Change Frame Programmatically with Auto Layout

Change frame programmatically with auto layout

Let your UITableView constraints to bottom layout is set to 0, make an IBOutlet. Now let your GADBannerView height is 40 so change your outlet.constant = 40; For more about how to make IBOutlet and change its value have a look into this or this hope this will help.

Edit: For those who seeking for example, follow these simple steps (Because this is accepted answer, I think it is worth to have an example. Credit to @manujmv for this example)

  1. Create a height constraint for your view in your interface.

  2. Then add an IBOutlet object in your class for this constraint.
    For example:

    @property (weak, nonatomic) IBOutlet NSLayoutConstraint

Connect this object in your connection panel.

  1. Then change the value of this constraint whenever you needed

    self.heightConstraint.constant = 40;

Changing an Autolayout-constrained UIView's frame at runtime in Swift

Constraints and manual frame manipulation are directly in conflict. You have to choose one or the other. You should instead "promote" the constraint you wish to change by Ctrl-dragging it to your view controller as an @IBOutlet in Storyboard. Then, you can manipulate its constant:

class MyViewController: UIViewController {
@IBOutlet weak var myPropoLeftEdgeConstraint: NSLayoutConstraint!

@IBAction doChangePropo(sender: AnyObject) {
myPropoLeftEdgeConstraint.constant -= view.frame.width

This is already covered in Objective C in many places, so just do a search on programmatically changing an NSLayoutConstraint in code if you can read those examples.

How to edit constraint in code

(Edit to make more applicable: generally constraints should be animated for a clean user experience. Otherwise the eye is confused.)

You can easily animate the constraint adjustment by wrapping view.layoutIfneeded in a UIView.animateWithDuration(duration) { ... } block.

Can I use setFrame and autolayout on the same view?

Yes, this can be done.

If you set a view's translatesAutoresizingMaskIntoConstraints = YES, then calls to setFrame: are automatically translated at runtime into layout constraints based on the view's current autoresizingMask. This lets you mix frame-based layout with constraint-based layout.

For instance you could use Auto Layout to define the layout of all of the subviews of a view, but still call setFrame: to set the size and position of the view itself. From your perspective, you're doing layout with a mix of Auto Layout and direct frame manipulation. But the system is actually using constraints to handle everything.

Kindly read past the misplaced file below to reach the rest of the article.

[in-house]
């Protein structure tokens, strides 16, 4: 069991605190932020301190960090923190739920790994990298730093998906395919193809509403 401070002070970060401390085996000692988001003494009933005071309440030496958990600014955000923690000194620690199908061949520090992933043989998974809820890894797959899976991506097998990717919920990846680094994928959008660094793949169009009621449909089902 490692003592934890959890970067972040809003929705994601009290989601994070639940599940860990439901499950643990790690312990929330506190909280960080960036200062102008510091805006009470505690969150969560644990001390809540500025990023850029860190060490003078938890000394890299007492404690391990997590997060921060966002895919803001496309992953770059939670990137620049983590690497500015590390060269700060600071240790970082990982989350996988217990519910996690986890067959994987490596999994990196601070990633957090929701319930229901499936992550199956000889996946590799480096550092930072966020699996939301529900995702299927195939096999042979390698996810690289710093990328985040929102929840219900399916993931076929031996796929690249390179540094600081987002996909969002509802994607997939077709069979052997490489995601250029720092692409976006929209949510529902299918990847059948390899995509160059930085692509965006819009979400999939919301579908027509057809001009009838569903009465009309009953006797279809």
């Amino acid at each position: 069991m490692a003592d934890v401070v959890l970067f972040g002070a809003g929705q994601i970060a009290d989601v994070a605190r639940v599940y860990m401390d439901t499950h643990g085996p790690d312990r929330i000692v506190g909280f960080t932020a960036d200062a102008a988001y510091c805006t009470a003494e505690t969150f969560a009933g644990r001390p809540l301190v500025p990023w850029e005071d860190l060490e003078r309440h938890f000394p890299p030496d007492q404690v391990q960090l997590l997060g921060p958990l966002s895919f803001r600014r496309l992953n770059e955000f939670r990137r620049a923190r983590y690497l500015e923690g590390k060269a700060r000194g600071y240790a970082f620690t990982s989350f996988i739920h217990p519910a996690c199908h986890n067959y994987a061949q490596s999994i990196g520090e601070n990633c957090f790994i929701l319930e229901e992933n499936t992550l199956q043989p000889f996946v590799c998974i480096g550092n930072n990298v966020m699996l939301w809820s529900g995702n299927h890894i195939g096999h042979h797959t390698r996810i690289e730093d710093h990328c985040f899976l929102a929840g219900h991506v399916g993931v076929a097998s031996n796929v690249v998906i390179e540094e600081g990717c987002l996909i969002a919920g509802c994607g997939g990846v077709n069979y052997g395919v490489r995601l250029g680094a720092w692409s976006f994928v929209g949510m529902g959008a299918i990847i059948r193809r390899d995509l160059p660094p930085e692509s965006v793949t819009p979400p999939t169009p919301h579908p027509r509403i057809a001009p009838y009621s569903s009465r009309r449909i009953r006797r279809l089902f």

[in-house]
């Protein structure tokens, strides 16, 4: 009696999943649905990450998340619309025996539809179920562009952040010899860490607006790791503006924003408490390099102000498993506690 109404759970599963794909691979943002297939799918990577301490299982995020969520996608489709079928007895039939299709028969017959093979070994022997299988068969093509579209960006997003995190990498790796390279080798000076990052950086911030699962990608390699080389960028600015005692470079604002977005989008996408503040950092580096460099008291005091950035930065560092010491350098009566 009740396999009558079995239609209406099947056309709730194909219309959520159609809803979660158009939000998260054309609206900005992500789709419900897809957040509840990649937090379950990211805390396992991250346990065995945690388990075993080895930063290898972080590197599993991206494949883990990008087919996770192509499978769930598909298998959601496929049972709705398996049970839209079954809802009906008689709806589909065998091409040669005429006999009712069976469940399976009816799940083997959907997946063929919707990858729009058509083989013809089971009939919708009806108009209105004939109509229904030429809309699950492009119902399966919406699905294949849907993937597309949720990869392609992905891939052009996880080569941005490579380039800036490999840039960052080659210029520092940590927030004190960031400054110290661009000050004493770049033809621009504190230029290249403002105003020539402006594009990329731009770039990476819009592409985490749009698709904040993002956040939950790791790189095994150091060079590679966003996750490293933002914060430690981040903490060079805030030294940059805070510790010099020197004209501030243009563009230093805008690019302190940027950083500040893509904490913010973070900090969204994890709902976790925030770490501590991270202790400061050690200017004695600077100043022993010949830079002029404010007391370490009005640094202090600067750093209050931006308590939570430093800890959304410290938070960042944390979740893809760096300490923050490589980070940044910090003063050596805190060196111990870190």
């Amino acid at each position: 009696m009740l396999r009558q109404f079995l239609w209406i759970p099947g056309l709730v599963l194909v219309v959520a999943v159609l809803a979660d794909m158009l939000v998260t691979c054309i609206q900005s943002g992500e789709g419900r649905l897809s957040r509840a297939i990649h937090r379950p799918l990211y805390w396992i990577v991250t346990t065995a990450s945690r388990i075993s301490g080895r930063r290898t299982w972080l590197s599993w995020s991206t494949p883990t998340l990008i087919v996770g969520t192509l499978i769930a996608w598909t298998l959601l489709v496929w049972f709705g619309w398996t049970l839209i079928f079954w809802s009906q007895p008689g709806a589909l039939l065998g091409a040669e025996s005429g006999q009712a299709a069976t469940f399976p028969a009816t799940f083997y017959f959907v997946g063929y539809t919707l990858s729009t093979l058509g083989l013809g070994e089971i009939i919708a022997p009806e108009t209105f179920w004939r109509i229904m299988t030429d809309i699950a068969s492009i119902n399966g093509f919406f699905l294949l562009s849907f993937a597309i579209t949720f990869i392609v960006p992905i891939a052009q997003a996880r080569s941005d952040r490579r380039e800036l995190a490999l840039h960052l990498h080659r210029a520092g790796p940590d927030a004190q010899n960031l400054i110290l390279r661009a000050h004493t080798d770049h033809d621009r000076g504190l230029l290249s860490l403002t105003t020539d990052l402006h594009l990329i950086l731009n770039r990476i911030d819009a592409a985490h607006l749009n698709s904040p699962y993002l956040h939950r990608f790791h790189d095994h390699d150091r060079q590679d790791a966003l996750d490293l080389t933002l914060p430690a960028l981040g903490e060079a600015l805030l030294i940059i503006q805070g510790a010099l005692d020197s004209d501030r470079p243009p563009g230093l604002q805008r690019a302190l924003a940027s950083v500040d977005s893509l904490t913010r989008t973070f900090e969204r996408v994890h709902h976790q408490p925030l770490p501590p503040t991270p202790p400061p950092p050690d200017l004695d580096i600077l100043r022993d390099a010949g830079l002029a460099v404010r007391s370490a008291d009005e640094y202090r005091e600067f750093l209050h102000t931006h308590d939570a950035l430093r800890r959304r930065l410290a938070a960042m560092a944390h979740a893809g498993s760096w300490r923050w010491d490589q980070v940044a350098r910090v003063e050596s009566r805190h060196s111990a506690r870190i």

However, there is one big caveat about using translatesAutoresizingMaskIntoConstraints.

When you do this, you still need to make sure that these automatic constraints can be satisfied with the rest of your constraints.

So, for instance, suppose there are already constraints that determine the size and position of your view, and then you also set translatesAutoresizingMaskIntoConstraints = YES and called setFrame:. The call to setFrame: will generate new constraints on the view, which will probably conflict with the already existing constraints.

(In fact, this error happens often. If you ever see a log message complaining about conflicting constraints, and one of those constraints is a NSAutoresizingMaskLayoutConstraint, then what you're seeing is a conflict with an automatic constraint. This is an easy mistake, because translatesAutoresizingMaskIntoConstraints = YES is the default value, so if you're configuring constraints in code you need to remember to turn it off if you don't want these automatic constraints.)

In contrast, suppose again that there are already existing constraints that determine the size and position of your view, but then you set translatesAutoresizingMaskIntoConstraints = NO before you call setFrame:. In this case, your setFrame: calls would not produce new constraints, so there would be no conflict between separate constraints. However, in this case, there is still a "conflict" between the constraints and the frame value you set. At the next time Auto Layout is invoked, it would see the already existing constraints on the view, calculate the frame value which they require, and set the frame to the required value itself, clobbering the value you set manually.

For more details, check out the section "Adopting Auto Layout" in Apple's Cocoa Auto Layout Guide.

Can I set frame of particular view programatically even if Auto Layout is enabled?

After detecting the orientation you can use the IBOutlets of your connected control to set the frame for example :

[myView setFrame:CGRectMake(x,y,width,height)];

I hope this helps you.


first create a constraint in the story board or your IB then create an outlet for that constraint for ex :

@property (weak, nonatomic) IBOutlet NSLayoutConstraint *viewHeightConstraint;

then change this constraint programmatically like :

self.viewHeightConstraint.constant = 40;

NSLayoutConstraint programmatically set view frame

Here's a solution (should go in -viewDidLoad). There are a a couple of things to note:

Firstly, VFL doesn't allow you to create all possible types of constraint. In particular, centering needs to be done with the +constraintWithItem: class method on NSLayoutConstraint.

Secondly, as noted in the comments, you could just use hardcoded left and right pad values in the horizontal VFL string to achieve the centering, but this might cause problems if you need to support different device sizes.

Thirdly, the call to -setTranslatesAutoresizingMaskIntoConstraints: is critical. Programmatic Autolayout will completely fail to work if you forget this. Also you need ensure all views are added to their superviews before setting up constraints, otherwise any constraint string referencing a superview will cause a crash